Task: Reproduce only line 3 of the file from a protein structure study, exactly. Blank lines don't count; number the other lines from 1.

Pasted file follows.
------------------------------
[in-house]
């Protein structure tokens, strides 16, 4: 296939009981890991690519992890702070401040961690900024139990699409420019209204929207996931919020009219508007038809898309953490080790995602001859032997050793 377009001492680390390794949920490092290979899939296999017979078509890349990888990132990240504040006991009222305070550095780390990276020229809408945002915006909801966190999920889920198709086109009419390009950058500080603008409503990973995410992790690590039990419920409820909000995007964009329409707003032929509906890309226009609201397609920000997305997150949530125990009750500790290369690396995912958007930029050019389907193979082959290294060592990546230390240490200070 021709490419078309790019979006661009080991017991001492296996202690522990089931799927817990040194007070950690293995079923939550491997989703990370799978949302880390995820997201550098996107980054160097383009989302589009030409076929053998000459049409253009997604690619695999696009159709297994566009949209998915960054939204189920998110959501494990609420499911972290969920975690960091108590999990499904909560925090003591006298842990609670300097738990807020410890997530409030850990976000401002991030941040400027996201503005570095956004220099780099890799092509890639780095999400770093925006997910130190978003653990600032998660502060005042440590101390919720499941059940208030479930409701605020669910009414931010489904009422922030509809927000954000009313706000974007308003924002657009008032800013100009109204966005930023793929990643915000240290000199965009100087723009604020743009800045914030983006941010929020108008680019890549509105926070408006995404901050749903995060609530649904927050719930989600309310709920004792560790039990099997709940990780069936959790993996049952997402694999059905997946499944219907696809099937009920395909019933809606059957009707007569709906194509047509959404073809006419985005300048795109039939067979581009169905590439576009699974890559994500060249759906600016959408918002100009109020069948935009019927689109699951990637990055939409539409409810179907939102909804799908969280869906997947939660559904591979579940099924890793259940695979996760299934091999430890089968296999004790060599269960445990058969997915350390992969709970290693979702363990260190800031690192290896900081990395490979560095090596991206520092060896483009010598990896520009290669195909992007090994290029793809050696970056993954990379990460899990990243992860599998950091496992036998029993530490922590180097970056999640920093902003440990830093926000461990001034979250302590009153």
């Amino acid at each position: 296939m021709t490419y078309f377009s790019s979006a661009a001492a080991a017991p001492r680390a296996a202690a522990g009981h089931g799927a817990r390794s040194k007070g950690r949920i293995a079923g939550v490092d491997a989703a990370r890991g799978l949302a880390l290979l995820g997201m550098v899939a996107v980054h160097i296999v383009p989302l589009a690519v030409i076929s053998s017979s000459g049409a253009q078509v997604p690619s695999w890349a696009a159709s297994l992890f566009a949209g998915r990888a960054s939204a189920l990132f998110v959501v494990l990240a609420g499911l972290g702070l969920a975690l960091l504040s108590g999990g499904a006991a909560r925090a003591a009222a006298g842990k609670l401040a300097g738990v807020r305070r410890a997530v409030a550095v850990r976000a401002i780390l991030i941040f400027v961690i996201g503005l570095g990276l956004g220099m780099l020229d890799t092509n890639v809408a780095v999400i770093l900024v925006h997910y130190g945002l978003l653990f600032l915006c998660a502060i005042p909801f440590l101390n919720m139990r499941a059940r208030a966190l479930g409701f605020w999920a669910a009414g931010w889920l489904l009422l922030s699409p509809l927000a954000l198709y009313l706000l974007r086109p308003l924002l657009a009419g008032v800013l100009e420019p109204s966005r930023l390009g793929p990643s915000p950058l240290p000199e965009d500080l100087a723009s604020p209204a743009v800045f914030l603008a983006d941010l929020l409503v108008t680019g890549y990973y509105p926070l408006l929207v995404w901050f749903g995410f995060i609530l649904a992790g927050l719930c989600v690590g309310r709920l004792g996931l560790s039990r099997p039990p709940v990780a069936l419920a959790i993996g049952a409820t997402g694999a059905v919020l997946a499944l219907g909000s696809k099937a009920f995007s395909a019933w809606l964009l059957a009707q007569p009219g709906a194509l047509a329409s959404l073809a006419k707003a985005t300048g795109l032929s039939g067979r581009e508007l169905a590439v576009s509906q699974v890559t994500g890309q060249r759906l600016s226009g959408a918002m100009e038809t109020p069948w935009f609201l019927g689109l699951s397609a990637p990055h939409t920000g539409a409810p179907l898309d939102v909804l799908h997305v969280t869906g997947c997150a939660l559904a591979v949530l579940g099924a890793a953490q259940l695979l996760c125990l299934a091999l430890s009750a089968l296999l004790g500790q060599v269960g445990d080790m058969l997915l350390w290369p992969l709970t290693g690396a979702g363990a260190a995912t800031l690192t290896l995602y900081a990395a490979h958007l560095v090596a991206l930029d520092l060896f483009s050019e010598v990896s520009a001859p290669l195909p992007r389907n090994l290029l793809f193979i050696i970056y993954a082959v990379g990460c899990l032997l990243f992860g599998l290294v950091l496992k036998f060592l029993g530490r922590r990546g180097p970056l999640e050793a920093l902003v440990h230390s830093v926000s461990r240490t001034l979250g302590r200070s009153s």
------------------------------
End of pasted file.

């Amino acid at each position: 296939m021709t490419y078309f377009s790019s979006a661009a001492a080991a017991p001492r680390a296996a202690a522990g009981h089931g799927a817990r390794s040194k007070g950690r949920i293995a079923g939550v490092d491997a989703a990370r890991g799978l949302a880390l290979l995820g997201m550098v899939a996107v980054h160097i296999v383009p989302l589009a690519v030409i076929s053998s017979s000459g049409a253009q078509v997604p690619s695999w890349a696009a159709s297994l992890f566009a949209g998915r990888a960054s939204a189920l990132f998110v959501v494990l990240a609420g499911l972290g702070l969920a975690l960091l504040s108590g999990g499904a006991a909560r925090a003591a009222a006298g842990k609670l401040a300097g738990v807020r305070r410890a997530v409030a550095v850990r976000a401002i780390l991030i941040f400027v961690i996201g503005l570095g990276l956004g220099m780099l020229d890799t092509n890639v809408a780095v999400i770093l900024v925006h997910y130190g945002l978003l653990f600032l915006c998660a502060i005042p909801f440590l101390n919720m139990r499941a059940r208030a966190l479930g409701f605020w999920a669910a009414g931010w889920l489904l009422l922030s699409p509809l927000a954000l198709y009313l706000l974007r086109p308003l924002l657009a009419g008032v800013l100009e420019p109204s966005r930023l390009g793929p990643s915000p950058l240290p000199e965009d500080l100087a723009s604020p209204a743009v800045f914030l603008a983006d941010l929020l409503v108008t680019g890549y990973y509105p926070l408006l929207v995404w901050f749903g995410f995060i609530l649904a992790g927050l719930c989600v690590g309310r709920l004792g996931l560790s039990r099997p039990p709940v990780a069936l419920a959790i993996g049952a409820t997402g694999a059905v919020l997946a499944l219907g909000s696809k099937a009920f995007s395909a019933w809606l964009l059957a009707q007569p009219g709906a194509l047509a329409s959404l073809a006419k707003a985005t300048g795109l032929s039939g067979r581009e508007l169905a590439v576009s509906q699974v890559t994500g890309q060249r759906l600016s226009g959408a918002m100009e038809t109020p069948w935009f609201l019927g689109l699951s397609a990637p990055h939409t920000g539409a409810p179907l898309d939102v909804l799908h997305v969280t869906g997947c997150a939660l559904a591979v949530l579940g099924a890793a953490q259940l695979l996760c125990l299934a091999l430890s009750a089968l296999l004790g500790q060599v269960g445990d080790m058969l997915l350390w290369p992969l709970t290693g690396a979702g363990a260190a995912t800031l690192t290896l995602y900081a990395a490979h958007l560095v090596a991206l930029d520092l060896f483009s050019e010598v990896s520009a001859p290669l195909p992007r389907n090994l290029l793809f193979i050696i970056y993954a082959v990379g990460c899990l032997l990243f992860g599998l290294v950091l496992k036998f060592l029993g530490r922590r990546g180097p970056l999640e050793a920093l902003v440990h230390s830093v926000s461990r240490t001034l979250g302590r200070s009153s």